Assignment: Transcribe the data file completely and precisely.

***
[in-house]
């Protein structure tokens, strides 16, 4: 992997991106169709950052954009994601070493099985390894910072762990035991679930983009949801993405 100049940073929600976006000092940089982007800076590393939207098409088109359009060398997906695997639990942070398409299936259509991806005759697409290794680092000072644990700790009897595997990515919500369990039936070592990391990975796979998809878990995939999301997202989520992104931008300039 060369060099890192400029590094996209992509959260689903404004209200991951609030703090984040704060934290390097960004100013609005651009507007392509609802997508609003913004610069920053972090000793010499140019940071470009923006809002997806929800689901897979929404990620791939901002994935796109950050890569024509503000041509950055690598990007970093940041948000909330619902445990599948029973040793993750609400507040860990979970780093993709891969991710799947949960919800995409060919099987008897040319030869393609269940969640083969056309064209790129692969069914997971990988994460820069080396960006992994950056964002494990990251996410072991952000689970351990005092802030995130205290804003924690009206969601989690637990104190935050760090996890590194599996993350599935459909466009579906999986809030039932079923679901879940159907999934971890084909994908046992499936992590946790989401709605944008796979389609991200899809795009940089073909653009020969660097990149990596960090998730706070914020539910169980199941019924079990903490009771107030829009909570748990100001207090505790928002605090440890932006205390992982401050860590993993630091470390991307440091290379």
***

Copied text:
[in-house]
């Protein structure tokens, strides 16, 4: 992997991106169709950052954009994601070493099985390894910072762990035991679930983009949801993405 100049940073929600976006000092940089982007800076590393939207098409088109359009060398997906695997639990942070398409299936259509991806005759697409290794680092000072644990700790009897595997990515919500369990039936070592990391990975796979998809878990995939999301997202989520992104931008300039 060369060099890192400029590094996209992509959260689903404004209200991951609030703090984040704060934290390097960004100013609005651009507007392509609802997508609003913004610069920053972090000793010499140019940071470009923006809002997806929800689901897979929404990620791939901002994935796109950050890569024509503000041509950055690598990007970093940041948000909330619902445990599948029973040793993750609400507040860990979970780093993709891969991710799947949960919800995409060919099987008897040319030869393609269940969640083969056309064209790129692969069914997971990988994460820069080396960006992994950056964002494990990251996410072991952000689970351990005092802030995130205290804003924690009206969601989690637990104190935050760090996890590194599996993350599935459909466009579906999986809030039932079923679901879940159907999934971890084909994908046992499936992590946790989401709605944008796979389609991200899809795009940089073909653009020969660097990149990596960090998730706070914020539910169980199941019924079990903490009771107030829009909570748990100001207090505790928002605090440890932006205390992982401050860590993993630091470390991307440091290379």